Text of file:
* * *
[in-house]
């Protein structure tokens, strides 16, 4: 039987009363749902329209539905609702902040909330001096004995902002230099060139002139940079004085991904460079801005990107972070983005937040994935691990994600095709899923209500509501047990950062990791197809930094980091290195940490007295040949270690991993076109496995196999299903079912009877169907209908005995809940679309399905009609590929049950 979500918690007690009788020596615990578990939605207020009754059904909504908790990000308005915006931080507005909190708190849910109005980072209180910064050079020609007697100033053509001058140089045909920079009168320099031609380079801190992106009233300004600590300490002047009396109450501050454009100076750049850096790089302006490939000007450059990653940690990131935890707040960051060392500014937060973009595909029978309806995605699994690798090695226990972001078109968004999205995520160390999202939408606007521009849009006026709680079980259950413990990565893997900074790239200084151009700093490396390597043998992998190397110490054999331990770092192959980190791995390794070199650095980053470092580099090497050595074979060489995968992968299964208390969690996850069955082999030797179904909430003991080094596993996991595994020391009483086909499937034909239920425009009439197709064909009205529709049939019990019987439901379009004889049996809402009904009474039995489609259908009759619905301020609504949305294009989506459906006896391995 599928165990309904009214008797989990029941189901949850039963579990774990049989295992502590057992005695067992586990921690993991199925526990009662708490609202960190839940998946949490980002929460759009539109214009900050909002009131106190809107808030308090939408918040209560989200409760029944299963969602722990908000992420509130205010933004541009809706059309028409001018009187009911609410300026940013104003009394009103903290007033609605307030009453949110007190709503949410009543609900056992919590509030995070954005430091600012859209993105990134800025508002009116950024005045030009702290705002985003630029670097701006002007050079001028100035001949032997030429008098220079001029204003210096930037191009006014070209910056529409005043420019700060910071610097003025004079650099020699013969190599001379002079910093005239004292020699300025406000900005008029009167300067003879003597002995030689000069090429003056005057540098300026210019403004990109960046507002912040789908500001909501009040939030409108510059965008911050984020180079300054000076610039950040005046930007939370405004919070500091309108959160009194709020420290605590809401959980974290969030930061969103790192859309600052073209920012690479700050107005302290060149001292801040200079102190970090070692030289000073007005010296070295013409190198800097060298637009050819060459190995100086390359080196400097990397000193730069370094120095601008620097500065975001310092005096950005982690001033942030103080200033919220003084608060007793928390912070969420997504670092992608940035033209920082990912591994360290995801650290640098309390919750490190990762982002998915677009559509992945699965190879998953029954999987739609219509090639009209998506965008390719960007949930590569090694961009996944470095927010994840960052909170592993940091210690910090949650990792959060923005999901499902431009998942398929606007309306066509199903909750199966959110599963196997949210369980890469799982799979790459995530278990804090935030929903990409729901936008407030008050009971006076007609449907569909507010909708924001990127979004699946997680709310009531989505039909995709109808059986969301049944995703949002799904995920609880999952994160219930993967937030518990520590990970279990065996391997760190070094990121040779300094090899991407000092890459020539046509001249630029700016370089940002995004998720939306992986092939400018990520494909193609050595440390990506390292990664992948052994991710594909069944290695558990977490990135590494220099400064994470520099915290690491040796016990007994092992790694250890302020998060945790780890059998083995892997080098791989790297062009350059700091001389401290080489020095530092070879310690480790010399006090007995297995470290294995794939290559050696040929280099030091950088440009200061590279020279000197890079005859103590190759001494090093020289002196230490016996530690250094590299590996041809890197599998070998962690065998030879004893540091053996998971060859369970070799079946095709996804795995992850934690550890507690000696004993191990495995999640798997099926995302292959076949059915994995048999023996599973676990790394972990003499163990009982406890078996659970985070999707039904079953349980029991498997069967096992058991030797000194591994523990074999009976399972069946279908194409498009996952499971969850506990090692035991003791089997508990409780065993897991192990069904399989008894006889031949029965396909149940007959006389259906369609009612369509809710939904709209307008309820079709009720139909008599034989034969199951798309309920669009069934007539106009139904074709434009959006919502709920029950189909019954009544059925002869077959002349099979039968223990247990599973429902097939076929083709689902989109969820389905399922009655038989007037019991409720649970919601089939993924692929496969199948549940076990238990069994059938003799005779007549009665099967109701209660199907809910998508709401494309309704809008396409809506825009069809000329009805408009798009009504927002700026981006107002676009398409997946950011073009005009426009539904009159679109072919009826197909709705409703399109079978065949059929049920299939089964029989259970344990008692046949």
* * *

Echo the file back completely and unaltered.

[in-house]
């Protein structure tokens, strides 16, 4: 039987009363749902329209539905609702902040909330001096004995902002230099060139002139940079004085991904460079801005990107972070983005937040994935691990994600095709899923209500509501047990950062990791197809930094980091290195940490007295040949270690991993076109496995196999299903079912009877169907209908005995809940679309399905009609590929049950 979500918690007690009788020596615990578990939605207020009754059904909504908790990000308005915006931080507005909190708190849910109005980072209180910064050079020609007697100033053509001058140089045909920079009168320099031609380079801190992106009233300004600590300490002047009396109450501050454009100076750049850096790089302006490939000007450059990653940690990131935890707040960051060392500014937060973009595909029978309806995605699994690798090695226990972001078109968004999205995520160390999202939408606007521009849009006026709680079980259950413990990565893997900074790239200084151009700093490396390597043998992998190397110490054999331990770092192959980190791995390794070199650095980053470092580099090497050595074979060489995968992968299964208390969690996850069955082999030797179904909430003991080094596993996991595994020391009483086909499937034909239920425009009439197709064909009205529709049939019990019987439901379009004889049996809402009904009474039995489609259908009759619905301020609504949305294009989506459906006896391995 599928165990309904009214008797989990029941189901949850039963579990774990049989295992502590057992005695067992586990921690993991199925526990009662708490609202960190839940998946949490980002929460759009539109214009900050909002009131106190809107808030308090939408918040209560989200409760029944299963969602722990908000992420509130205010933004541009809706059309028409001018009187009911609410300026940013104003009394009103903290007033609605307030009453949110007190709503949410009543609900056992919590509030995070954005430091600012859209993105990134800025508002009116950024005045030009702290705002985003630029670097701006002007050079001028100035001949032997030429008098220079001029204003210096930037191009006014070209910056529409005043420019700060910071610097003025004079650099020699013969190599001379002079910093005239004292020699300025406000900005008029009167300067003879003597002995030689000069090429003056005057540098300026210019403004990109960046507002912040789908500001909501009040939030409108510059965008911050984020180079300054000076610039950040005046930007939370405004919070500091309108959160009194709020420290605590809401959980974290969030930061969103790192859309600052073209920012690479700050107005302290060149001292801040200079102190970090070692030289000073007005010296070295013409190198800097060298637009050819060459190995100086390359080196400097990397000193730069370094120095601008620097500065975001310092005096950005982690001033942030103080200033919220003084608060007793928390912070969420997504670092992608940035033209920082990912591994360290995801650290640098309390919750490190990762982002998915677009559509992945699965190879998953029954999987739609219509090639009209998506965008390719960007949930590569090694961009996944470095927010994840960052909170592993940091210690910090949650990792959060923005999901499902431009998942398929606007309306066509199903909750199966959110599963196997949210369980890469799982799979790459995530278990804090935030929903990409729901936008407030008050009971006076007609449907569909507010909708924001990127979004699946997680709310009531989505039909995709109808059986969301049944995703949002799904995920609880999952994160219930993967937030518990520590990970279990065996391997760190070094990121040779300094090899991407000092890459020539046509001249630029700016370089940002995004998720939306992986092939400018990520494909193609050595440390990506390292990664992948052994991710594909069944290695558990977490990135590494220099400064994470520099915290690491040796016990007994092992790694250890302020998060945790780890059998083995892997080098791989790297062009350059700091001389401290080489020095530092070879310690480790010399006090007995297995470290294995794939290559050696040929280099030091950088440009200061590279020279000197890079005859103590190759001494090093020289002196230490016996530690250094590299590996041809890197599998070998962690065998030879004893540091053996998971060859369970070799079946095709996804795995992850934690550890507690000696004993191990495995999640798997099926995302292959076949059915994995048999023996599973676990790394972990003499163990009982406890078996659970985070999707039904079953349980029991498997069967096992058991030797000194591994523990074999009976399972069946279908194409498009996952499971969850506990090692035991003791089997508990409780065993897991192990069904399989008894006889031949029965396909149940007959006389259906369609009612369509809710939904709209307008309820079709009720139909008599034989034969199951798309309920669009069934007539106009139904074709434009959006919502709920029950189909019954009544059925002869077959002349099979039968223990247990599973429902097939076929083709689902989109969820389905399922009655038989007037019991409720649970919601089939993924692929496969199948549940076990238990069994059938003799005779007549009665099967109701209660199907809910998508709401494309309704809008396409809506825009069809000329009805408009798009009504927002700026981006107002676009398409997946950011073009005009426009539904009159679109072919009826197909709705409703399109079978065949059929049920299939089964029989259970344990008692046949």